It is interesting that the family offered the ball of wool along with the Omphale seal ring, given their combined significance for the tale of Hercules performing womanly tasks.   But it suggests that they, along with Cowper but unlike the Greeks, saw no dishonour in such activity.

In the exhibition catalogue, the entry for the ring states that it had been given to Cowper by ‘his cousin, Theadora Cowper’.  Theadora was Harriot’s sister and Cowper’s one-time fiancée.  The catalogue entry may have been a mistake, or it may be that Theadora gave Cowper the ring via Harriot, who apparently transmitted messages between the two in her correspondence.  If the latter, it would explain a great deal, as it is easy to understand that Cowper would treasure a present from his former fiancée and be happy to wear the seal.   The connection to Omphale and Hercules makes sense too:  again, it is easy to imagine a teasing private joke between them, casting Cowper as a slave to his love for Theadora.  We shall return to the three-way relationship between Cowper and the two sisters later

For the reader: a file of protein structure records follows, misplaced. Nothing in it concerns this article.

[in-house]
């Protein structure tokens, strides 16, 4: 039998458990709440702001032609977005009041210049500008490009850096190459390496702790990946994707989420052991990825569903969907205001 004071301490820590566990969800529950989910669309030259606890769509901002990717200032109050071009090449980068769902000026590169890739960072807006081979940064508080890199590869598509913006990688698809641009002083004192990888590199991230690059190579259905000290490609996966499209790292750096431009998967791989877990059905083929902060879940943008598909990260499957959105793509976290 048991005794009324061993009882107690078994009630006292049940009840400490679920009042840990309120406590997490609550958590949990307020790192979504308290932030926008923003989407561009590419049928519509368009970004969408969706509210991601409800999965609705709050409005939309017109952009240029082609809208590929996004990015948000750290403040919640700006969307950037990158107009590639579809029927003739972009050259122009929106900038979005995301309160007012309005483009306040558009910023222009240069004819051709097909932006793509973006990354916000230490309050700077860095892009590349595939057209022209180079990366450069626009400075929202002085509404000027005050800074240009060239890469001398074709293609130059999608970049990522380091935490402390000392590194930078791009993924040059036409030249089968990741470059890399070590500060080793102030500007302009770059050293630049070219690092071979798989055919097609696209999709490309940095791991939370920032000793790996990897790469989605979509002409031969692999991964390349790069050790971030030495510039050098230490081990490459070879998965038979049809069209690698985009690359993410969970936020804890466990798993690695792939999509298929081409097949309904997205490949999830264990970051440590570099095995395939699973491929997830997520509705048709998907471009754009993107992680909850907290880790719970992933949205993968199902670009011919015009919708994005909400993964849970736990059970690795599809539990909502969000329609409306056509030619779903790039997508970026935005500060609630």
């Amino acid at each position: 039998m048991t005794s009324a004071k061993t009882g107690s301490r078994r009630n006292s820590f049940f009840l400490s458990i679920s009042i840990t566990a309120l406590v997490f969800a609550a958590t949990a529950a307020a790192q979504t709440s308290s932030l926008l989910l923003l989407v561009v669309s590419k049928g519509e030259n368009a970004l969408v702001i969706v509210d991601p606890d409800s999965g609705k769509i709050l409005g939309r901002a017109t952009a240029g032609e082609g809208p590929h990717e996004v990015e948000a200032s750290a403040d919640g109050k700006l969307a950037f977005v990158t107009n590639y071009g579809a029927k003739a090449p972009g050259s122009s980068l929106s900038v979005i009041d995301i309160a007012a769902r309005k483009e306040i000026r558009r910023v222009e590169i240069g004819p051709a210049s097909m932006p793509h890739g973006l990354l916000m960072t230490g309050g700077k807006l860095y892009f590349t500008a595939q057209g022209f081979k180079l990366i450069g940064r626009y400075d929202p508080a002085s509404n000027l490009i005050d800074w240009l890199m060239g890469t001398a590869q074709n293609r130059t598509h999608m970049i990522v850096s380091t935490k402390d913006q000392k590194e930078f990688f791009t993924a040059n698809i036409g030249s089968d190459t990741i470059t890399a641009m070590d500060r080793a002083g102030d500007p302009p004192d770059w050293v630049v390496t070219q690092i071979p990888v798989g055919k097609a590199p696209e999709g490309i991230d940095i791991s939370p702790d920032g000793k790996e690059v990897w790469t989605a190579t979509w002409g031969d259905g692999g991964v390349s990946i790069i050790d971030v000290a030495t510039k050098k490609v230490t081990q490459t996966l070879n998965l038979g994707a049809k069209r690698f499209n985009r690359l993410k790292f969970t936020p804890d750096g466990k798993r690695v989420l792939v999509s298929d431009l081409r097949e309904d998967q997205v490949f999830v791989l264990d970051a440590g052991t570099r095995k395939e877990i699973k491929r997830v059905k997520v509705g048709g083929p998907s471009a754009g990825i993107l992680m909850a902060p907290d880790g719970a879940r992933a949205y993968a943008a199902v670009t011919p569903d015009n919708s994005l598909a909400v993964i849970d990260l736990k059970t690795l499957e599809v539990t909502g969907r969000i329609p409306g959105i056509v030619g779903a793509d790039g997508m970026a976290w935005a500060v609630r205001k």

But if it was Lady Hesketh herself who gave Cowper the Omphale seal ring, she may have had in mind Cowper’s role as translator of Homer’s Iliad and Odyssey, the most ambitious project of his career as a poet.  Lady Hesketh persuaded her friends to subscribe to its publication, and it was eventually issued in two magnificent volumes in 1791.  What better way to commemorate her cousin’s labours than by giving him a valuable ring, symbolic of the Labours of Hercules?  Thirty guineas, cheap at the price as Cowper implies in his letter, was a considerable sum at the time. The seal ring was a gem such as wealthy collectors and aristocrats might desire, and we know that Lady Hesketh moved in such circles.